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Prospective Photographic Measurement Study of 196 Cases of Breast Augmentation, Mastopexy, Augmentation/Mastopexy, and Breast Reduction

Swanson, Eric M.D.

Plastic and Reconstructive Surgery: May 2013 - Volume 131 - Issue 5 - p 802e–819e
doi: 10.1097/PRS.0b013e3182865e20
Cosmetic: Original Articles

Background: Our understanding of breast shape and size changes after surgery is limited by a lack of measurement studies that evaluate and compare changes in breast dimensions after cosmetic breast procedures. This study was undertaken to remedy this deficiency.

Methods: Women undergoing primary vertical mastopexy, augmentation/mastopexy, and reduction were evaluated prospectively from 2002 to 2012. Breast augmentation patients were also measured prospectively over a 6-month period during the study. A total of 196 consecutive patients meeting the inclusion criteria—at least 3 months’ follow-up and no subsequent breast surgery—were evaluated (inclusion rate, 88.3 percent).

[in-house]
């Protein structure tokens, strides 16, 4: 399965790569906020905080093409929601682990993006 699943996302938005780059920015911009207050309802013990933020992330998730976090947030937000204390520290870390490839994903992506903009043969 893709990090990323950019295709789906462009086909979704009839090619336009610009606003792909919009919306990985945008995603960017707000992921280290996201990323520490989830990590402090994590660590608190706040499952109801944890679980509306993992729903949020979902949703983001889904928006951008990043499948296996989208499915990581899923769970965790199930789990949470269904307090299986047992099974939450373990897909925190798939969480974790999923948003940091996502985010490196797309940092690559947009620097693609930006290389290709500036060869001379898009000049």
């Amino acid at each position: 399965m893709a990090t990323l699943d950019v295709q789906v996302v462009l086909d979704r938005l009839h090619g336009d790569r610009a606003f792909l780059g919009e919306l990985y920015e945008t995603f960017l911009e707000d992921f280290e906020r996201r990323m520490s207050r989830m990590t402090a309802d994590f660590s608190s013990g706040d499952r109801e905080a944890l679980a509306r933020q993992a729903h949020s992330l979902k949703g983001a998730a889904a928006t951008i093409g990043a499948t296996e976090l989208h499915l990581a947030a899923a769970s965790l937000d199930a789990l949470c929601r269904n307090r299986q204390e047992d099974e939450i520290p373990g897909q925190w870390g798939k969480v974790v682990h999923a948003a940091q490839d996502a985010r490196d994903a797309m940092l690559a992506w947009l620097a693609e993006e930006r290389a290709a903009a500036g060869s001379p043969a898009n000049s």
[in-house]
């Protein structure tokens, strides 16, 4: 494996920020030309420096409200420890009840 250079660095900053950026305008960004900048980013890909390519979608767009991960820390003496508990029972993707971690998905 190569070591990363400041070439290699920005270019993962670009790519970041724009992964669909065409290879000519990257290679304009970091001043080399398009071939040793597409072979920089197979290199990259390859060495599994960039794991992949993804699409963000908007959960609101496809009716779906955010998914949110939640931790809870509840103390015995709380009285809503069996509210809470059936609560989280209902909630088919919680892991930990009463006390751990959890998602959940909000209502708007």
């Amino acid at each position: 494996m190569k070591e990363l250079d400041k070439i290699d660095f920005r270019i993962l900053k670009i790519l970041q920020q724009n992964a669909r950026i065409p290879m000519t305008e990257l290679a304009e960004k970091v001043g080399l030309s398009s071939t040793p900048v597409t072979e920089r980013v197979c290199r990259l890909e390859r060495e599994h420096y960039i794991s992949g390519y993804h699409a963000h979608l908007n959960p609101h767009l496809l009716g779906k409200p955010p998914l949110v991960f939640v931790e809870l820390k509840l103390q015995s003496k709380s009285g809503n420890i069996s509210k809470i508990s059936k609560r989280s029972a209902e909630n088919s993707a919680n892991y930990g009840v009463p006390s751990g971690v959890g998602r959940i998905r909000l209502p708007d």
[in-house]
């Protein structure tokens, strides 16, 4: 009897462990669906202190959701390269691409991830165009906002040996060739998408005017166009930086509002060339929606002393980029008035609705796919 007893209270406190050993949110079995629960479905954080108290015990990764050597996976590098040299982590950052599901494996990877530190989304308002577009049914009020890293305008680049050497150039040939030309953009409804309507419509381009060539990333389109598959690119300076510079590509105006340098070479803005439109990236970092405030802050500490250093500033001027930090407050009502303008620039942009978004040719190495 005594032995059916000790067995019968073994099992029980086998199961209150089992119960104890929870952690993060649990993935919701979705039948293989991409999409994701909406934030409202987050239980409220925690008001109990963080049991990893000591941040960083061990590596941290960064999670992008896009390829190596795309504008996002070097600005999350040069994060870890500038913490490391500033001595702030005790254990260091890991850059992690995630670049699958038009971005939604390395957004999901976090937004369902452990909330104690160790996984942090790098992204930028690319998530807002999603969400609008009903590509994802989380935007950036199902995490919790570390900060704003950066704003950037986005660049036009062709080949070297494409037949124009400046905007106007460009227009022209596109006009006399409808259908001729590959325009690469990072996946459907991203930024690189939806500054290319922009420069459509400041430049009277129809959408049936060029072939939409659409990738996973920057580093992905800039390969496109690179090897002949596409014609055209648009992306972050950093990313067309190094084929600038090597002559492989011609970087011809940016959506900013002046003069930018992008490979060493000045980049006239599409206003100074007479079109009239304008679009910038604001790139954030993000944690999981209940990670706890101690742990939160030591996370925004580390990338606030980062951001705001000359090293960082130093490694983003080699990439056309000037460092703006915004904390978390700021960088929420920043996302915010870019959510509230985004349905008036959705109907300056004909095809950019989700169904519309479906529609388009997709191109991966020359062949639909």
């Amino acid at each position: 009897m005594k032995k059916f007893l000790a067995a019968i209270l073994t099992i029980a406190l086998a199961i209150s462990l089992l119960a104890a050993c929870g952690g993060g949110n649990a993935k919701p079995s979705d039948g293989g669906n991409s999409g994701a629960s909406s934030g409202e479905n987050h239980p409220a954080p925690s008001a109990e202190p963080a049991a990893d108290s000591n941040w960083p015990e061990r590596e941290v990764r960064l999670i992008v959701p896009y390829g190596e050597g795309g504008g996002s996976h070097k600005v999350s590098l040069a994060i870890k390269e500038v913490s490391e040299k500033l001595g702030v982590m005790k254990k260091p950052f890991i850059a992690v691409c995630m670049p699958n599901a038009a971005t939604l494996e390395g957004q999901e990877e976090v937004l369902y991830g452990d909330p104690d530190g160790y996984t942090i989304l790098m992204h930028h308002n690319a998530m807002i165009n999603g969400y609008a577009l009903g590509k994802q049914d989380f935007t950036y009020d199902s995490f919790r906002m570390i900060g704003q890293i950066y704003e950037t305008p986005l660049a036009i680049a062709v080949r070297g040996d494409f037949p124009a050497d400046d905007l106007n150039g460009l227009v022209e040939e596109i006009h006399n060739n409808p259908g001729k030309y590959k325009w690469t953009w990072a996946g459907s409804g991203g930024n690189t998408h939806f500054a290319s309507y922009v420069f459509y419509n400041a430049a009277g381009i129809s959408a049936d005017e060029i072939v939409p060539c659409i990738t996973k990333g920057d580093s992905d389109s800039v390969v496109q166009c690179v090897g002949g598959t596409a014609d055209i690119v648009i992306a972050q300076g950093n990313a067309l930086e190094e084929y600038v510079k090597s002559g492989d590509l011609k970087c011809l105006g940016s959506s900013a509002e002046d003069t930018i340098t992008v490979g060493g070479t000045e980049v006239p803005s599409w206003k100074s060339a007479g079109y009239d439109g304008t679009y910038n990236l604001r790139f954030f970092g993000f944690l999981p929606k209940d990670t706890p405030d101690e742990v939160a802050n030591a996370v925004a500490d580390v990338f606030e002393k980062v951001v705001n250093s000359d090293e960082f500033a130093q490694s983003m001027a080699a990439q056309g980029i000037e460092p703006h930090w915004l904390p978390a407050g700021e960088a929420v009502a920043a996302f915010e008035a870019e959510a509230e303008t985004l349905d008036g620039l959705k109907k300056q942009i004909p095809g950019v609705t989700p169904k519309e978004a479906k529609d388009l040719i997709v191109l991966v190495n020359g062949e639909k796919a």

Results: Both nipples were located at or above the level of maximum preoperative breast projection in 60 percent of women presenting with ptosis. The maximum preoperative nipple displacement was 6.5 cm. All four procedures increased breast projection and upper pole projection, with a significantly greater boost when implants were combined with mastopexy (p < 0.01). Breast augmentation lowered the lower pole level (p < 0.001) and minimally elevated the breast mound, with no change in nipple level. Vertical mastopexy and reduction elevated the lower pole and breast mound, reduced areola size, and increased the breast parenchymal ratio (p < 0.001).

Conclusions: Vertical mammaplasty corrects glandular sagging and provides a modest increase in breast projection and upper pole projection. Augmentation/mastopexy most effectively treats upper pole deflation and ptosis. In ptosis, the nipple descends primarily with the breast, not on it. Nipple repositioning (<6.5 cm) is preferred over transposition to avoid overelevation and improve safety.


Leawood, Kan.

From the Swanson Center.

Received for publication August 27, 2012; accepted November 20, 2012.

Disclosure:The author has no financial interests to disclose. This study received no outside funding.

Eric Swanson, M.D., Swanson Center, 11413 Ash Street, Leawood, Kan. 66211,

©2013American Society of Plastic Surgeons